Electrophysiological Source Imaging
EEG/MEG Source Imaging
The aim of this project is to develop source imaging algorithms and technology that images the current density dipoles in the brain which generate surface electroencephalogram (EEG) and magnetoencephalogram (MEG) signals. Our lab developed a subspace imaging algorithm – FINE, to localize the current dipole in the brain volume (3D) with high resolution (Xu et al. 2004). This method was further advanced (Ding & He 2006) and was later successfully employed (in combination with connectivity measures) to determine the seizure onset zone (SOZ) from EEG recordings (Ding et al., 2007; Lu et al. 2012). We have applied our source imaging ideas in conjunction with other modalities such as functional MRI (fMRI) to study the relationship between epilepsy and deep brain structures such as the Thalamus (Zhang et al. 2015).
An example of seizure source-connectivity imaging. Locations (pseudo-colors on MRI images), waveforms (green curves), and connectivity patterns (big arrows) for these sources. The connectivity analysis revealed the "red" and "blue" sources are "primary" sources which are well correlated with MRI visible lesions. (from Ding et al., NeuroImage, 2007).
Our laboratory has advanced sparse signal processing for brain source localization since its early days (Ding & He 2008), and has recently developed a new sparse imaging algorithm denoted by IRES which not only localizes the underlying location of the underlying source but also provides an objective estimate of its extent as well (Sohrabpour et al. 2016). We have validated this approach in determining the SOZ in epilepsy patients and found our approach concordant with clinical findings. This could potentially be a useful tool in determining the SOZ from non-invasive EEG/MEG measurements.
An example of sparse imaging algorithm (IRES) applied to a focal epilepsy patient. The inter-ictal spikes are localized in this patient and compared to clinical findings such as the resection volume (in green) and SOZ electrodes determined by the physician (denoted by pink electrodes). IRES provides an extended solution based on convex optimization theory and sparse signal processing algorithms (from Sohrabpour et al, NeuroImage 2016).
Applying source imaging algorithms to dynamic events such as the ictal events is extremely important as brain processes are dynamic and change over time. We have developed a source imaging approach capable of imaging spatio-temporal processes in the brain (Yang et al. 2011), specifically seizures; this algorithm is named dynamic seizure imaging (DSI). This algorithm has been validated in epilepsy patients (Lu et al. 2012). We have used dynamic imaging algorithms in our lab to study the relationship of brainwave spectra in the brain and seizure type and severity (Yang et al. 2012).
Schematic diagram of dynamic seizure imaging (on the left) and an example of applying DSI to a focal epilepsy patient who became seizure-free after surgery (on the right). The clinical findings are concordant with DSI results (from Yang et al., NeuroImage, 2011).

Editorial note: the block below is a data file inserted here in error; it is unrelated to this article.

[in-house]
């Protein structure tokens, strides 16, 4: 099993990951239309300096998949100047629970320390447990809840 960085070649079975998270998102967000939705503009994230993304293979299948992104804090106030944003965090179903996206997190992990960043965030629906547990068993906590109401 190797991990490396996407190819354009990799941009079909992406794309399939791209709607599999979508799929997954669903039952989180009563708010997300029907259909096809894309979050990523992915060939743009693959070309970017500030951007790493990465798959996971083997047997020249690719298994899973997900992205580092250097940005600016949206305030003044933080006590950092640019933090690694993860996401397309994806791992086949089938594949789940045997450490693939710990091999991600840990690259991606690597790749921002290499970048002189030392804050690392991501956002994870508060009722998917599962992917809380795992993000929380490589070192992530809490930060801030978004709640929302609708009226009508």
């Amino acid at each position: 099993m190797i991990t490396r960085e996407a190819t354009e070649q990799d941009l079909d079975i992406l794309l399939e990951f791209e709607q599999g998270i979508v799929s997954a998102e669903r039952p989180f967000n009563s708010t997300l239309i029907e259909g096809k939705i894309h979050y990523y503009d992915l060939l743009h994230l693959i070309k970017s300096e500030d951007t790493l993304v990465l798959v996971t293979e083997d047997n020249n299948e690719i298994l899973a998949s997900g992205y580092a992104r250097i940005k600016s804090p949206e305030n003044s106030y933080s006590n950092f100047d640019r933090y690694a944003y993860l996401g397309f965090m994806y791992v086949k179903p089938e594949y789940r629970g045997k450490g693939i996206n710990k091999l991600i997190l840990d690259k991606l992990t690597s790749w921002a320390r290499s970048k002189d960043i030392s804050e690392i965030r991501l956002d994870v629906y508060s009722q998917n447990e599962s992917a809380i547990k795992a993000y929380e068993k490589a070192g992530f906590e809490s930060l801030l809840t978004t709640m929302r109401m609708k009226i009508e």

Eelectrophysiologcal Connectome (eConnectome)
Electrophysiological source imaging (ESI) can be used to localize underlying brain activity; and mapping the functional connectivity within the brain. Our laboratory, in collaboration with Drs. Fabio Babiloni and Laura Astolfi at the University of Rome, has pioneered the electrophysiological connectome approach integrating ESI from EEG/MEG with functional connectivity mapping in the source domain such as Granger causality (Babiloni et al., 2005). The lab has proposed and published the first journal article on source imaging of functional connectivity associated with epilepsy (Ding et al. 2007), and also developed a free open source toolbox called eConnectome (He et al., 2011) which has been downloaded more than 3,200 times.
The Electrophysiological Connectome (eConnectome) Concept (from Sohrabpour et al., IEEE Trans. Biomed. Eng., 2016).
Cardiac Electrical Imaging
It is significant to noninvasively image cardiac electrical activity throughout the three dimensional (3D) myocardium. The lab has pioneered the development of 3D cardiac electrical imaging from noninvasive body surface ECGs. We have developed novel 3D cardiac electrical tomography techniques to image cardiac current density distributions within the myocardium (He & Wu, 2001); a heart-model based tomographic imaging approach to localize the site of origin of cardiac activation (Li & He, 2001), image the transmembrane potential distribution (He et al., 2003) within the 3D anisotropic myocardium, and image 3D cardiac activation based on a peak-criterion (Liu et al., 2006). An important work is to rigorously validate 3D cardiac electrical imaging approach using plunge needle electrode recordings. We have successfully validated, in collaboration with Dr. Steve Pogwizd at the University of Alabama, cardiac electrical imaging in passed activity and arrhythmias (Zhang et al., 2005; Han et al., 2011,2012, 2013). We have further advanced the technology by directly evaluating the clinical applicability in patients with arrhythmias including atrial fibrillation, premature ventricular contraction patients (Zhou et al., 2016; Yu et al., 2017). These works are highly promising and may lead to establishment of 3D cardiac electrical tomography technology for functional cardiac imaging, aiding catheter ablation of arrhythmias and other applications.
3D cardiac electrical imaging of cardiac arrhythmia (from Han et al., American Journal of Physiology-Heart and Circulatory Physiology, 2015).